To be clear over what we are talking about when I say a Virtualised, Converged Fabric, LBFO Team:

  1. 4x 1Gbps Ethernet physical adapters
  2. Grouped into a Windows Server 2016 LBFO Team, appearing to Windows as a single logical network adapter called “ConvergedNIC”
  3. “ConvergedNIC” is connected to an External Virtual Switch called “ConvergedSwitch”
  4. A Virtual Machine Network Adapter is created on the Hypervisor’s Parent Partition (ManagementOS) and this is assigned to the correct VLAN, given an IP address and hooked up to the iSCSI Target
  5. 4 physical NICs, no MPIO, 1 logical NIC

So, does it work?

Yes! It does work and it appears to be stable and even usable; but with some sacrifice in performance (keep reading for some benchmark numbers as “test A” below). I have however had test VMs running under this design for nearly a year without any perceivable issues in either VM or hypervisor stability.

* If you are not familiar with the Concept of a Converged Fabric: A Converged Fabric is a data centre architecture model in which the concept of 1 NIC = 1 Network/Subnet/VLAN/Traffic Type is abandoned. Instead, NICs are usually pooled together into Teams with multiple traffic types, Networks, Subnets and VLANs being allowed to use any of the available bandwidth within the team. Quality of Service (QoS) algorithms are used to ensure that priority traffic types are defined (such as iSCSI in this example), ensuring that the iSCSI system is never starved for bandwidth by someone performing a large file transfer across the team. A Converged Fabric architecture is considered to be more efficient, lower cost and offer better failover reliability than traditional methods in which entire 1GbE or 10GbE NICs could be left idle, waiting for traffic that while high bandwidth, may be infrequent. A Converged Fabric architecture allows other users/systems to benefit from the available bandwidth when not needed by its primary application. It can also offer the primary application additional bandwidth in some situations.

If you have an 8 NIC Hypervisor setup with 2 physical iSCSI NICs, 2 physical production network NICs, 1 physical heartbeat NIC, 1 physical live migration NIC, 1 management network NIC and 1 out of bounds management NIC, then you are paying to power but to not derive much of any benefit from NICs 4-8 due to how infrequently they are used. If this sounds familiar to you, then you should consider migrating to a Converged Fabric design.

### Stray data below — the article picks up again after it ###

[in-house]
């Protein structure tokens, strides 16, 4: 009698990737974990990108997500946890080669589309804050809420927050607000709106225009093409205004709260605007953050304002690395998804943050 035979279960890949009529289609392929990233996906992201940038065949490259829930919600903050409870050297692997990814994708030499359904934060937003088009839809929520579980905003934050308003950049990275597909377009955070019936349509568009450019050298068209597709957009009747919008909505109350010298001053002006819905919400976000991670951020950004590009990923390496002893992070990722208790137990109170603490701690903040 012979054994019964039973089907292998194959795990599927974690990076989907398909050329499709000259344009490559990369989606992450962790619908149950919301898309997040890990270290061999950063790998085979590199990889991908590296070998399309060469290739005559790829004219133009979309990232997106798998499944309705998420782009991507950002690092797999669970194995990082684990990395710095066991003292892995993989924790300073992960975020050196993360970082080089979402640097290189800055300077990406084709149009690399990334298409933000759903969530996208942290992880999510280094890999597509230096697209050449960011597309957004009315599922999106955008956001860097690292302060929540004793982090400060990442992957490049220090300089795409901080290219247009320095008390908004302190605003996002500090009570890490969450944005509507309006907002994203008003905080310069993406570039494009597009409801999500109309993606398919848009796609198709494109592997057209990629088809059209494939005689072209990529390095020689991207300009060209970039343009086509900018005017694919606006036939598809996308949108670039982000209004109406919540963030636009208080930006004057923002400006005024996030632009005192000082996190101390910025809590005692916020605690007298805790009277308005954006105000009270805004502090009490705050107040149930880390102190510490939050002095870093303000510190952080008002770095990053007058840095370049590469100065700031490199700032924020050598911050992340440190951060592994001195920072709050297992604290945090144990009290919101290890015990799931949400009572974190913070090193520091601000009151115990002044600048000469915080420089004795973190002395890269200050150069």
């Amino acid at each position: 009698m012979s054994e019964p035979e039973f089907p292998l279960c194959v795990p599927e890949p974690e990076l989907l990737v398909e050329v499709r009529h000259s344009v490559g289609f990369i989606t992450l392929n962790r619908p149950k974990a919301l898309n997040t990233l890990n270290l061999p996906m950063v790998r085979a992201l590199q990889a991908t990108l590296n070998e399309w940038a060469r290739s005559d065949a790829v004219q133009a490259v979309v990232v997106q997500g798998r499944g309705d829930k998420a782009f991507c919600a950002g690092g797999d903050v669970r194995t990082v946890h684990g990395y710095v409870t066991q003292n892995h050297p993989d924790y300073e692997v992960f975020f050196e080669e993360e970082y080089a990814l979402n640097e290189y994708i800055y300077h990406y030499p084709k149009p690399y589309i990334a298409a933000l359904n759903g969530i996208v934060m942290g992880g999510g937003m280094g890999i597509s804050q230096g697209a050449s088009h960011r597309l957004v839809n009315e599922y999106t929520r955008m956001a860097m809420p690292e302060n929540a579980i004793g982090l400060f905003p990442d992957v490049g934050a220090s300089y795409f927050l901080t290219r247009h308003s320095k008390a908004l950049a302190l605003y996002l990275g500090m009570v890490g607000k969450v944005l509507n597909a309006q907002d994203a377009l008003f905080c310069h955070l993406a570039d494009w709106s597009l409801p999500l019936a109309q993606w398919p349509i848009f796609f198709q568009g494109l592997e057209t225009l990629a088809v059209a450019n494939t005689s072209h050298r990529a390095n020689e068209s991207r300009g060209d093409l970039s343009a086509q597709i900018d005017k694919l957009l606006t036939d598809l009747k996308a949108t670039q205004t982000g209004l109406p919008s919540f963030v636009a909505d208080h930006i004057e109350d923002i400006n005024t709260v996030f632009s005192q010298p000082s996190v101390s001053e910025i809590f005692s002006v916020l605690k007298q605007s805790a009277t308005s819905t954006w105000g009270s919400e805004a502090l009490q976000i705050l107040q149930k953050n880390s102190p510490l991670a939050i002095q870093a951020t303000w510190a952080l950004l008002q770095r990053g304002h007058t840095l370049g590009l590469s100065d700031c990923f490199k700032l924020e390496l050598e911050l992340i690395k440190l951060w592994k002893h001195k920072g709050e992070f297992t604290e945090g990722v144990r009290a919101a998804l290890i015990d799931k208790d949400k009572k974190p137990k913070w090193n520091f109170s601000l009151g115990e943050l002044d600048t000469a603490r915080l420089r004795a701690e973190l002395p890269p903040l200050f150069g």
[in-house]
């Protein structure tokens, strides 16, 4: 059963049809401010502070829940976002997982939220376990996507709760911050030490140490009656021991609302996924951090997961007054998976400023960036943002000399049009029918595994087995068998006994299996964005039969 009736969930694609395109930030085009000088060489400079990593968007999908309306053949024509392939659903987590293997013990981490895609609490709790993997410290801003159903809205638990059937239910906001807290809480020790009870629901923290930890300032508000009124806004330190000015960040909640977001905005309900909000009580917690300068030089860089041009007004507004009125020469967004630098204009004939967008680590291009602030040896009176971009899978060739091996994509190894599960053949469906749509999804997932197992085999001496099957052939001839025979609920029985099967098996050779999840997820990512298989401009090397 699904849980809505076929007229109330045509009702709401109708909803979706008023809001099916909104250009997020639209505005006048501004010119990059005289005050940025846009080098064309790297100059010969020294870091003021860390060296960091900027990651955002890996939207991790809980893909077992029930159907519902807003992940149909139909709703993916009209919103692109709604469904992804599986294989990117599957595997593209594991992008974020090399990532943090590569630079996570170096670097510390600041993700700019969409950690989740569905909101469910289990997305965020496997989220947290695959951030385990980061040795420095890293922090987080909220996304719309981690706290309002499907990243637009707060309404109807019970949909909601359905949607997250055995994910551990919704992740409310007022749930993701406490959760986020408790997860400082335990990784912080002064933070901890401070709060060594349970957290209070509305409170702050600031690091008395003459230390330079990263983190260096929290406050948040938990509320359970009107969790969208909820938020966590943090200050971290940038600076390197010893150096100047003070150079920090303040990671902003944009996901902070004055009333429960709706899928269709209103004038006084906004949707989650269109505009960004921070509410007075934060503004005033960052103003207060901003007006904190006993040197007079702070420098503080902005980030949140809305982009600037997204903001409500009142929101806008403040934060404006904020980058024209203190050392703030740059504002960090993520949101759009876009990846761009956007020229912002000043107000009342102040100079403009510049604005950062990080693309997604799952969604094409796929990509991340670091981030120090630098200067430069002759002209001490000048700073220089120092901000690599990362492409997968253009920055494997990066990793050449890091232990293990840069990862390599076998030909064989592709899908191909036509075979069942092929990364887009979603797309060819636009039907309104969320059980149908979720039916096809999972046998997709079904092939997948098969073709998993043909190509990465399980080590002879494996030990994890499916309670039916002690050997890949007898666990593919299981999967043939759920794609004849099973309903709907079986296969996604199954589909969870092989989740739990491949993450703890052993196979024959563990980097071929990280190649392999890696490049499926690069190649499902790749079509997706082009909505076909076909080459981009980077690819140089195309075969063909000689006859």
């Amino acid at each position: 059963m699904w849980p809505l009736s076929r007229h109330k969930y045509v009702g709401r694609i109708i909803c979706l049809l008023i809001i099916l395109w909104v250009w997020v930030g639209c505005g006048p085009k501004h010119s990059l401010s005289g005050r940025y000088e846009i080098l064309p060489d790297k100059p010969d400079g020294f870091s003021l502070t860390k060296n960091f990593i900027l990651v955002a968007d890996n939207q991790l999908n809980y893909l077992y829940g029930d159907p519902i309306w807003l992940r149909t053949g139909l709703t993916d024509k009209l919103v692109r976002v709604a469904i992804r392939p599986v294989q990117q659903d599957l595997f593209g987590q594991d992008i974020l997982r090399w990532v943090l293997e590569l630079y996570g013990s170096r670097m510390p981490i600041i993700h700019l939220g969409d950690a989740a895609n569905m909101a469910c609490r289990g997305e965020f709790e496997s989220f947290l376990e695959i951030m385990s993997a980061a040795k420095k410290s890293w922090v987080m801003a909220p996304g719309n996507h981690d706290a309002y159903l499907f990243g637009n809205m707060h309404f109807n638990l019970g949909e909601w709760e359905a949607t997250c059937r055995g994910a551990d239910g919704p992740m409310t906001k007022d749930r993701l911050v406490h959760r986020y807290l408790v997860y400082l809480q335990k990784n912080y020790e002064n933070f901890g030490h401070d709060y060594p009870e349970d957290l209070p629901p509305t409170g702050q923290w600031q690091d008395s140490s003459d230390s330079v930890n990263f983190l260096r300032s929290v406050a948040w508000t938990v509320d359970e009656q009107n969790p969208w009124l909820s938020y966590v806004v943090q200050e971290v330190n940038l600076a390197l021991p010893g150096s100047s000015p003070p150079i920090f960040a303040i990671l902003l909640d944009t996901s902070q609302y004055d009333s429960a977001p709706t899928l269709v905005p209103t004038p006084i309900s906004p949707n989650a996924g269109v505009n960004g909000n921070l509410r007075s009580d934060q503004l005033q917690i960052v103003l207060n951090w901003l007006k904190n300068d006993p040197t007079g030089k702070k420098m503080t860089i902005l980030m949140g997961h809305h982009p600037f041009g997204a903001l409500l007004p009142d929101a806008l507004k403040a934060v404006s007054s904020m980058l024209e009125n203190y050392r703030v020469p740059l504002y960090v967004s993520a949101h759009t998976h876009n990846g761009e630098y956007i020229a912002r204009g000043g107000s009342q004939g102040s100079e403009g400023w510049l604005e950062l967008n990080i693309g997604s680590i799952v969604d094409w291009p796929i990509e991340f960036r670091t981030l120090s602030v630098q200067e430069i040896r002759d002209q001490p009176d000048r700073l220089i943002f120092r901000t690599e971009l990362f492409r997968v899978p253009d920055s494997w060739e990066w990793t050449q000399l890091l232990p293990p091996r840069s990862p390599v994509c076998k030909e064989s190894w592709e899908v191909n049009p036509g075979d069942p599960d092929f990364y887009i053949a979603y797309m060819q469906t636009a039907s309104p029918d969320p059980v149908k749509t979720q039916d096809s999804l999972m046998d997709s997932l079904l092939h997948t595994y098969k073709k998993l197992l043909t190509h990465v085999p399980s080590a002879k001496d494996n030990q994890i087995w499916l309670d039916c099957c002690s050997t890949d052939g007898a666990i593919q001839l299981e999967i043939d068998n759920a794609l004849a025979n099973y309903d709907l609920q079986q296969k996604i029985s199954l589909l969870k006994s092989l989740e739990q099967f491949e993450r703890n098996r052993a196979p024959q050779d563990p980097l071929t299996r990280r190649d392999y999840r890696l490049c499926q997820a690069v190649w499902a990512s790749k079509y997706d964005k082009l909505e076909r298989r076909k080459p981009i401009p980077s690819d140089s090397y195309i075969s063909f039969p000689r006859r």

Quantifying Best Practice

So far, this article has discussed MPIO, meshing, pathing and redundancy as well as a quick detour into using converged fabric LBFO for iSCSI connections. So let’s look at some numbers that underpin these approaches.

Tests were undertaken using the following hardware configuration:

  • Dell EqualLogic PS4110x running firmware 9.1.1 R436216, with 2 active 1GbE NIC’s on a single controller
  • Dell PowerEdge P630 with 8x1GbE adapters (4x Broadcom NetXtreme and 4x Intel I350 adapters) with 9K Jumbo Frames correctly enabled
  • Windows Server 2016
  • Switching on Cat6a cabling via 2x Cisco Catalyst 2960-48’s
  • The 64K block, GPT formatted, 3TB target LUN was setup as a CSV and the nodes were in a Cluster with a second identical node idling as a second cluster member (CSV-FS has a natural performance hit compared to NTFS)

7 tests were performed as outlined in the following table

Physical Paths
Active NICs
Test Description Active Passive Intel Broadcom LBFO Team Dell HIT MPIO Mode
A
4 NIC in LBFO Team, No MPIO
4
0
0
4
Y
N
n/a
B
4 NICs, fully meshed, RR
8
0
2
2
N
N
Round Robin
C
2 NICs, no mesh (point to point)
2
2
2
0
N
N
Round Robin
D
1 NIC only (control test)
1
1
1
0
N
N
n/a
E
4 NICs, fully meshed, LQD
8
0
2
2
N
N
Least Queue Depth
F
4 NICs, partial mesh, RR
4
0
2
2
N
N
Round Robin
G
2 NICs, no mesh (point to point) with EqualLogic Host Integration Tools
1
1
2
0
N
Y
Least Queue Depth

If you are more visual, the following diagram summarises the above in a graphical format

The Results

The following table summarises the read/write performance of each test on Sequential 4MB reads as outlined through “Anvil’s Storage Utilities”, version 1.1.0, build 1st January 2014. all tests were performed on the same Windows 10 Enterprise VM without rebooting in between each test and without performing any other activities on the VM disk.

The results below are ordered by test, from the test offering the best performance to the test offering the worst performance, using the Read MB/s column as the sort index.

Sequential 4MB (Read)
Sequential 4MB (Write)
Test
Response (ms)
MB read
IOPS
MB/s
Control Deviance (%)
Response (ms)
MB written
IOPS
MB/s
Control Deviance (%)
C
30.4791
1052
32.81
131.24
32.17
21.7266
1024
46.03
184.11
70.25
F
39.801
804
25.13
100.50
1.21
468.9896
772
2.13
8.53
-92.11
D
40.2814
796
24.83
99.30
0
36.9883
1024
27.04
108.14
0
A
51.3782
624
19.46